husband and wife team celebrated. it's going to be tough to get over it but we have to get right tomorrow because, asjen said, there is still a medal up for grabs and we are hungry for it. now it is the turn of kirsty muir. earlier there had been teenage tricks from team gb�*s youngest star kirsty muir. soaring above an abandoned steel mill, the 17—year—old from aberdeen showed her mettle, securing seventh place and a spot in the ski big air final. the weather here injan ching meant a day's delay to the men's downhill, the blue ribbon event of the winter olympics. but as the wind speeds dropped, the world's fastest skiers could finally get under way. beat feuz had won pretty much everything in skiing, except olympic gold. blitzing his way down at more than 80 miles an hour, hurtling himself towards the line, the speed merchant got his hands on the title he so craved. time for two athletes at different
stages of their careers to do something no—one had ever done before at the olympics. speed skater ireen wust becoming the first to win an individual gold medal at five separate games. and 15—year—old figure skating prodigy kamila valieva landing a quadruple jump. not once, but twice. laura scott, bbc news, beijing. that's it. now on bbc one, time for the news where you are. have a very good night. hello there. it's a north—south divide of weather across the country on tuesday — we've got a weather front straddling central parts of the uk to the north of that, so for much of scotland, it's going to be cold with wintry showers. for much of england and wales, though, it's going to be very mild indeed. plenty of isobars on the charts, too. it's going to be quite breezy, but windy across northern scotland with gales here. so, here, it's going to be bright, sunshine, showers, these wintry and the hills of scotland,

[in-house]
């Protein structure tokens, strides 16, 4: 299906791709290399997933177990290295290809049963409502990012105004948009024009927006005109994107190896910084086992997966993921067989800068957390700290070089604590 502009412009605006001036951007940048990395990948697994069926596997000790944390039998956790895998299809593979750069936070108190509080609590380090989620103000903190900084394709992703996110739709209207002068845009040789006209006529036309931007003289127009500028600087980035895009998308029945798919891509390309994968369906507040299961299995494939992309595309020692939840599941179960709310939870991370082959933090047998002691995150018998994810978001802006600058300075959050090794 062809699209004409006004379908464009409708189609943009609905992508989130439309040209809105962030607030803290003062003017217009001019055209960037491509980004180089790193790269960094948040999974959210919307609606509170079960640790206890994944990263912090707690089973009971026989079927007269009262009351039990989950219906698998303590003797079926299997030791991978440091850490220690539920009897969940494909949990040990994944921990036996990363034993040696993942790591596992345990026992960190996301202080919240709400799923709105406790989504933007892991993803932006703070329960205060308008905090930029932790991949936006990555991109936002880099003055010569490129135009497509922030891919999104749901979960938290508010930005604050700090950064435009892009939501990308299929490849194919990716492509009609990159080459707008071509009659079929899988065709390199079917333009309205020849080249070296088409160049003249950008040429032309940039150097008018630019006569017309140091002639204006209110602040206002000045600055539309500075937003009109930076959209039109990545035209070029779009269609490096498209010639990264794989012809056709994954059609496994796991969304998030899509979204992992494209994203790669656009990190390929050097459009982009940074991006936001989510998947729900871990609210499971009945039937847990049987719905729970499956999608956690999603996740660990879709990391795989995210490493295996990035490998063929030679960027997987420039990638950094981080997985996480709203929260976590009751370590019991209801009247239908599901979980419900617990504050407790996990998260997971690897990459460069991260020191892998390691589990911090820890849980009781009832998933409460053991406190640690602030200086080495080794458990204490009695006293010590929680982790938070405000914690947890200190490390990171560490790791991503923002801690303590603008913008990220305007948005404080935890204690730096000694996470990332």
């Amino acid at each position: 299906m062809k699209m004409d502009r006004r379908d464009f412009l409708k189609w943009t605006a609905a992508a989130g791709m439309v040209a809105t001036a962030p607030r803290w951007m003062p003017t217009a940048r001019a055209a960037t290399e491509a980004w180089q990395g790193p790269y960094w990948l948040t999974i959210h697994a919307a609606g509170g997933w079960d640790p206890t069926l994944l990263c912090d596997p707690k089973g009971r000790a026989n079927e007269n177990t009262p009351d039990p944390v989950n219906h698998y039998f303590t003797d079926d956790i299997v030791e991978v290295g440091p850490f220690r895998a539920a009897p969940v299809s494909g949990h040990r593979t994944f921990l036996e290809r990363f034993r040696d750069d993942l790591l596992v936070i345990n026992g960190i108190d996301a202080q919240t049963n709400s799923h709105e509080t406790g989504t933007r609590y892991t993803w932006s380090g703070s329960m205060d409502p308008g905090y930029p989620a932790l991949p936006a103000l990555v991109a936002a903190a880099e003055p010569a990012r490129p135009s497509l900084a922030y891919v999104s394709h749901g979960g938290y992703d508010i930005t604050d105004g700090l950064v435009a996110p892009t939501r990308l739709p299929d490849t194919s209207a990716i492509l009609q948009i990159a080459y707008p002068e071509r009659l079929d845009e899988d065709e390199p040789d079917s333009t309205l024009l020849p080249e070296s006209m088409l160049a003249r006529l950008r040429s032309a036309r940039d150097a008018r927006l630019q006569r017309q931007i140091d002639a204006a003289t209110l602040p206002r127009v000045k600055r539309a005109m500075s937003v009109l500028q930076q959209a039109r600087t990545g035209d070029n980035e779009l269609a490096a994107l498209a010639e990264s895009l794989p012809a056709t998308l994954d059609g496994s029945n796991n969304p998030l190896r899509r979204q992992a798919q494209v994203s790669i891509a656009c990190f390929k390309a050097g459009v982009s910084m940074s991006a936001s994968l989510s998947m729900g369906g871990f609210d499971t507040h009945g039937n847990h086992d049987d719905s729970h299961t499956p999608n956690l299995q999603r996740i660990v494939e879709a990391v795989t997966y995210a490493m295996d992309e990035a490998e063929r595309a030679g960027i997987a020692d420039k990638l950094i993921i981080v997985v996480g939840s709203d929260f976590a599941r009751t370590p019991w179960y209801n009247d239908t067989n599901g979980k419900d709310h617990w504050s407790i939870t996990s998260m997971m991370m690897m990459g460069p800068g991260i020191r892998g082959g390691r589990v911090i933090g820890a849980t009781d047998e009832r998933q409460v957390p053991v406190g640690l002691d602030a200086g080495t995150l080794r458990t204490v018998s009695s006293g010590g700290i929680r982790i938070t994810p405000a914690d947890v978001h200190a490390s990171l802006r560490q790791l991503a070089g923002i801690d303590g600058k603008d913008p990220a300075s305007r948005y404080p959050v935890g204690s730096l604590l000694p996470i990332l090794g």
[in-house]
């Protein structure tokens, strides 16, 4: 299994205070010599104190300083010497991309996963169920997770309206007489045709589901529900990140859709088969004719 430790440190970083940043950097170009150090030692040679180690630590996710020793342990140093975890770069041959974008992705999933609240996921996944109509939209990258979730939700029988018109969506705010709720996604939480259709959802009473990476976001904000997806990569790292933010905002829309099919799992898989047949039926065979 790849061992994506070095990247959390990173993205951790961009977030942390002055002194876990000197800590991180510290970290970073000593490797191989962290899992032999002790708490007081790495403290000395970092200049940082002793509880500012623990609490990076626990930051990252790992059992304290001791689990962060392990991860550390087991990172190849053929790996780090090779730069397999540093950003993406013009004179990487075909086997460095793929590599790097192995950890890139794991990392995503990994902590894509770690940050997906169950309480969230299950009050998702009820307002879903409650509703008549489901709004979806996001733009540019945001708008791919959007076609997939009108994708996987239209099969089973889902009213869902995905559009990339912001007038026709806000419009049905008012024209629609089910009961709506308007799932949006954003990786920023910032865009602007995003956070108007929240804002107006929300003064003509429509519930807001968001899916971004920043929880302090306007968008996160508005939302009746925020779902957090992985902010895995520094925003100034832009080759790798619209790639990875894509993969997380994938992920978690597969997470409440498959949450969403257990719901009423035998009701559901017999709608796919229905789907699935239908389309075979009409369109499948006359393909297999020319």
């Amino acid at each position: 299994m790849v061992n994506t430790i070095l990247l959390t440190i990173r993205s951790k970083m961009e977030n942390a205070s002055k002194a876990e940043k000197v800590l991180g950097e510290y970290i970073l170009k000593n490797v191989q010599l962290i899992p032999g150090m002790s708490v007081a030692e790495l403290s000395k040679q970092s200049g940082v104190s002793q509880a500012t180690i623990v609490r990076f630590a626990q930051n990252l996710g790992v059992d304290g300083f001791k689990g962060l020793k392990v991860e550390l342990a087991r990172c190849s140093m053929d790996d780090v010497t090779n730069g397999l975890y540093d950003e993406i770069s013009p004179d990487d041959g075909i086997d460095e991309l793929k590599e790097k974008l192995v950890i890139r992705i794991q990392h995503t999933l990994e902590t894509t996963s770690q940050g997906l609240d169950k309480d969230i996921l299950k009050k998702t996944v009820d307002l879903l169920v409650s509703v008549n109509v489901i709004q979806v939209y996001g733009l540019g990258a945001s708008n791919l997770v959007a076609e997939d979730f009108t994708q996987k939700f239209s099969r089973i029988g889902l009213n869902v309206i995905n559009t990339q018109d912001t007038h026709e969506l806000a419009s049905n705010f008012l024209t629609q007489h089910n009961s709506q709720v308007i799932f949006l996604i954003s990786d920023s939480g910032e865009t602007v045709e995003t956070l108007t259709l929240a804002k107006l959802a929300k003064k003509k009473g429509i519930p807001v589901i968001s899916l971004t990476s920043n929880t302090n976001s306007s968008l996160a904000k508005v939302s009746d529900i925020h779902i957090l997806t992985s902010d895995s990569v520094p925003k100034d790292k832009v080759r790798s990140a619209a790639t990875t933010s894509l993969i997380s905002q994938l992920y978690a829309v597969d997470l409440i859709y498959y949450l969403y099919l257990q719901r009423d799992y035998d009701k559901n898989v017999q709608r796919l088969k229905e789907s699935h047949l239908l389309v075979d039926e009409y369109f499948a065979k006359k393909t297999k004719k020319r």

gales in the north of scotland. this weather front bringing thicker clouds to central areas to the south of it for much of england and wales. variable cloud with some sunny spells and very mild for the time of year, 12—14 celsius, single figures in the north. that weather front through central areas starts to wriggle southwards on a wednesday, lying across southern britain, i think, through wednesday afternoon. so, here, it will be cloudy, very mild, southern areas seeing some spots of drizzle. elsewhere, more of the country will be in the colder air mass, but bright with some sunshine. further wintry showers, though across scotland. significant snow in the hills there where it will be windy.
this is bbc news. the headlines... president macron and vladimir putin have been holding talks in moscow, the latest attempt to defuse the growing crisis over ukraine. as the talks began, russia said both sides had concerns about the security situation in europe. meanwhile, the new german chancellor has been meeting president biden on his first official visit to the white house. joe biden said the two allies were in lockstep. he later said diplomacy remained the best way to resolve the ukraine crisis — but the us and its allies would be ready if russia invaded uk opposition labour leader, sir keir starmer, has been escorted to safety by police, after he was targeted by a crowd near parliament. two arrests have been made after clashes between police and protesters. doctors in switzerland have used a spinal implant to enable a man whose nerves were completely severed in a motorbike accident to walk again. this is bbc news.